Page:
In 1945 there were about 15,000 people in prison in England and Wales. Today there are over 85,000.
In austerity Britain, do we really want to be funding prison places over classrooms and hospital beds? And it’s not even money well spent. In a system where there are far more prisoners, but not the facilities or staff to manage them, our prison system creates good prisoners, but bad citizens.
Sentences are getting longer, but the vast majority of prisoners will be released. Many of them will then return to prison.
The measure of a successful system should be how many prisoners they keep out of prison because they don’t reoffend, not how many they’re able to accommodate in there.
I didn’t often agree with him, but in February David Cameron made a compelling speech about prison reform. He argued for governors to have more control over what happens in their prison alongside greater transparency on what they achieve.
He recognised that the prisoners of today could be our neighbours tomorrow. And he argued that the prison system needed to attract the brightest staff and the most innovative ideas to help it change.
I believe he was largely right. Even though David Cameron has now gone, I hope the new government renews its commitment to changing our prisons.
In recent weeks I’ve been exploring the history of prison reform for a Radio 4 series called Rethinking Clink. What I’ve learnt is that while the last 250 years have seen enormous changes in prisons, the story of prison reform is also littered with the attempts that failed due to a lack of leadership, resources and support.
I can understand victims of crime thinking that a community sentence is a soft response to the loss or injury they’ve faced. However, new tracking technology gives us the opportunity to get prisoners out during the week, working and earning, as they come towards the end of their sentences or even as an alternative altogether.
You don’t need to think that prison is a holiday camp to prefer prisoners to be earning, contributing and building a new life rather than sitting in a cell for hours on end watching television.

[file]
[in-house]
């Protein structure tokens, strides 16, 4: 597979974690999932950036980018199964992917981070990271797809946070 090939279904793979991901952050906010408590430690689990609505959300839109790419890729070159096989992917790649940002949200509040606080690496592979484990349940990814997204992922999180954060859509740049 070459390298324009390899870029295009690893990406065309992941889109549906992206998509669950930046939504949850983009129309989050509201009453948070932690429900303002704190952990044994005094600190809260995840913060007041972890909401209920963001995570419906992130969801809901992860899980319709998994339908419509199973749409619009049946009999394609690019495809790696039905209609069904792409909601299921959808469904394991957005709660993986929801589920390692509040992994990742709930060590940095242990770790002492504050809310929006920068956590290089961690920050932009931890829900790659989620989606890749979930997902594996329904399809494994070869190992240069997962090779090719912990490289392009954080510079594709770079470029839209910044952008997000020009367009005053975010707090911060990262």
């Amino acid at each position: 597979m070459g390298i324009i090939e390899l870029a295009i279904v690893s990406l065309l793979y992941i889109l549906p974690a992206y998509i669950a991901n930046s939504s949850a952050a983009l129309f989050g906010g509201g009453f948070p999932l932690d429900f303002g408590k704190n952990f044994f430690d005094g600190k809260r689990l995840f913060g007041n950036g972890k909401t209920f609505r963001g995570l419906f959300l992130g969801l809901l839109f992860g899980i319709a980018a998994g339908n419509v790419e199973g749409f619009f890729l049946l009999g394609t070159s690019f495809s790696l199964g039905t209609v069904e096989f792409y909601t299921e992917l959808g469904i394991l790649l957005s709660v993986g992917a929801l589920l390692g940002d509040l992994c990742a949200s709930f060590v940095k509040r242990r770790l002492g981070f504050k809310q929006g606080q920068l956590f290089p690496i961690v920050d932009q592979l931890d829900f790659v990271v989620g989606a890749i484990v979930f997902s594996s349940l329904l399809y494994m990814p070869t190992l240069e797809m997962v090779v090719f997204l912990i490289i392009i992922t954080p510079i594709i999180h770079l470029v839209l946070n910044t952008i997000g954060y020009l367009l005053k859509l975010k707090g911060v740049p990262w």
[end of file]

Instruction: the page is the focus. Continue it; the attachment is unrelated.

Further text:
Prison isn’t a great place to offer effective rehabilitation. But prison can help to ensure that people have the basic skills to get work; have maintained their family relationships; and have, as far as possible, thought about changing their lives.
Prison staff having the time to talk with prisoners is vital for giving them the best chance of making the right choices when their sentence is over. This is also the only long-term way to reduce the ballooning rates of violence that are being widely reported in our prisons. Order and security are as likely to be built on strong routine and relationships as on locked doors and force.
Independent inspection tells us that staff and prisoners are becoming unsafe in prison – history shows us that unrest, violence and escapes often cause the pendulum of reform to swing back. This is a moment to act. Successive governments have brought down crime and the fear of crime.
A public sceptical of being soft on criminals may be willing to accept reform that makes prison more efficient and effective and saves money for other priorities.
But it has to happen now. Without change quickly, the violence and drugs in our prisons will not only potentially harm prisoners and staff, they will explode into events that make reform impossible. There’s no time to lose.